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For instance, not only does Bear succinctly crush Pinch’s own dreams of being an artist, he refuses to even remember the incident, and ultimately berates his son as being little more than a caretaker for his legacy. It’s analogous to the behaviour of someone such as Picasso – who Bear claims to have feuded with – in that it’s not utterly monstrous, but more than enough to wreck the lives of almost everyone around him, as Rachman poignantly explores.

Though each individual case will shake our perceptions in its own way, for Rachman, one of the more fascinating angles is the fact that we are never actually capable of separating art and artist: “The fact that you suddenly can’t appreciate their work as much because it’s so tainted just shows how closely connected those two are,” he points out.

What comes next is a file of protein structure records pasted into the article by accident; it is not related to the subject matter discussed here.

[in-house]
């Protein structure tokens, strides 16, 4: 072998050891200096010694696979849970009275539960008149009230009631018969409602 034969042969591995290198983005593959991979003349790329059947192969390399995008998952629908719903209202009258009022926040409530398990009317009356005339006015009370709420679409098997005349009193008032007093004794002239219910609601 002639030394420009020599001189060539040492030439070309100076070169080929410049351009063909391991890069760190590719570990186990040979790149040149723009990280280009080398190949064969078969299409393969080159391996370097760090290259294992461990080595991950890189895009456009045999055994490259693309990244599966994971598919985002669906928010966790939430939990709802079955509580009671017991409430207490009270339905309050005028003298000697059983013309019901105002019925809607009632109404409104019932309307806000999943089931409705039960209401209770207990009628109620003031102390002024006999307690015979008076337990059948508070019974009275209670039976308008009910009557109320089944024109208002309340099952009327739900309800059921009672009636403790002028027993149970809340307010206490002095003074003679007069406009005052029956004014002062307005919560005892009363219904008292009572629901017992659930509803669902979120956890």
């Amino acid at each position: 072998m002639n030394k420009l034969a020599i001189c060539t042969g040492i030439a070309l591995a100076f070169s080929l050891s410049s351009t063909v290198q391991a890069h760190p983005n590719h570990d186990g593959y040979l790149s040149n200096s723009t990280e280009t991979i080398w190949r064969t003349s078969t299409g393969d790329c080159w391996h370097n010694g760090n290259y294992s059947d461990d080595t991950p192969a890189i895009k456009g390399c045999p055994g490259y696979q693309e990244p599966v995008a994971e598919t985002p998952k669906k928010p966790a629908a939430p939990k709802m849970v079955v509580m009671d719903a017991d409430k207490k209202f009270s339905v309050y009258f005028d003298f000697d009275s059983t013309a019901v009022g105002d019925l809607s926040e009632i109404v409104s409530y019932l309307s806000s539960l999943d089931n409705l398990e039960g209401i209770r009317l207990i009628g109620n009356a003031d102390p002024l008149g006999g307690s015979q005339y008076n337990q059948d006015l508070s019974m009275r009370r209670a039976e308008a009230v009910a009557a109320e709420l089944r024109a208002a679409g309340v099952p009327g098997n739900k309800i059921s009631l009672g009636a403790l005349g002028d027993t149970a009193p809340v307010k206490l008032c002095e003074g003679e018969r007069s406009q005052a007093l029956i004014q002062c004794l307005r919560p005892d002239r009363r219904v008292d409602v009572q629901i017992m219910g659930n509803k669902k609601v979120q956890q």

For him, it’s a sign that artists occupy a rarefied, nearly deified place in our world: not just that they produce things that change how we might look at it, but that their existence itself becomes somehow essential to the fabric of our lives. Their biographies, in their way, mean as much to us as anything else they might leave behind.

“In a mostly secular world, there’s still an urge to find saints,” he explains. We are by now wandering through the AGO’s European installations, the crowds crammed away near the elevators, the dark quiet giving way to walls full of beatific revelations, the angels and Virgins and biblical scenes that were, after all, the font from which Western art sprung.

“Many of the stories of great artists use the sort of language that would fit with a Catholic saint. They have a vision that in their lifetime, they go through all sorts of suffering, they don’t care about worldly concerns – all of that sort of stuff because they’re devoted to their calling, and they pursue that notwithstanding the indifference of the world.”